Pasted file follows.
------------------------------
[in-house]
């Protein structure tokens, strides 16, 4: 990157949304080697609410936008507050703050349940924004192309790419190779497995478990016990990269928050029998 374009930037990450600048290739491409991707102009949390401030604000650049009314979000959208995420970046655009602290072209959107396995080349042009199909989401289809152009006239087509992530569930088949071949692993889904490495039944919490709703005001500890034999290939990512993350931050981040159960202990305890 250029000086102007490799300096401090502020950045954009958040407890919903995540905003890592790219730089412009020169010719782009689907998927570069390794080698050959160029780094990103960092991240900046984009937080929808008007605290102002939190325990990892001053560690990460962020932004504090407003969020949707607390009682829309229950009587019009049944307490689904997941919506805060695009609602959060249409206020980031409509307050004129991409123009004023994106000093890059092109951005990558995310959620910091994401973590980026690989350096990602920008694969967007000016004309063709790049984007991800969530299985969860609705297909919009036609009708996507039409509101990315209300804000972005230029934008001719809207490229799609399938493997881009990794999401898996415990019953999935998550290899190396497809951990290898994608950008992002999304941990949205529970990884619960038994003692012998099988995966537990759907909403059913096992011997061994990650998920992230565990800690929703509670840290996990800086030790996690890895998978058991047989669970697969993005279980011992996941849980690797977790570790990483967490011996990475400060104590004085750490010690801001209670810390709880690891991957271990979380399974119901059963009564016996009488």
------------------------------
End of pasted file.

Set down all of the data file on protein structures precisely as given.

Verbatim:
[in-house]
């Protein structure tokens, strides 16, 4: 990157949304080697609410936008507050703050349940924004192309790419190779497995478990016990990269928050029998 374009930037990450600048290739491409991707102009949390401030604000650049009314979000959208995420970046655009602290072209959107396995080349042009199909989401289809152009006239087509992530569930088949071949692993889904490495039944919490709703005001500890034999290939990512993350931050981040159960202990305890 250029000086102007490799300096401090502020950045954009958040407890919903995540905003890592790219730089412009020169010719782009689907998927570069390794080698050959160029780094990103960092991240900046984009937080929808008007605290102002939190325990990892001053560690990460962020932004504090407003969020949707607390009682829309229950009587019009049944307490689904997941919506805060695009609602959060249409206020980031409509307050004129991409123009004023994106000093890059092109951005990558995310959620910091994401973590980026690989350096990602920008694969967007000016004309063709790049984007991800969530299985969860609705297909919009036609009708996507039409509101990315209300804000972005230029934008001719809207490229799609399938493997881009990794999401898996415990019953999935998550290899190396497809951990290898994608950008992002999304941990949205529970990884619960038994003692012998099988995966537990759907909403059913096992011997061994990650998920992230565990800690929703509670840290996990800086030790996690890895998978058991047989669970697969993005279980011992996941849980690797977790570790990483967490011996990475400060104590004085750490010690801001209670810390709880690891991957271990979380399974119901059963009564016996009488």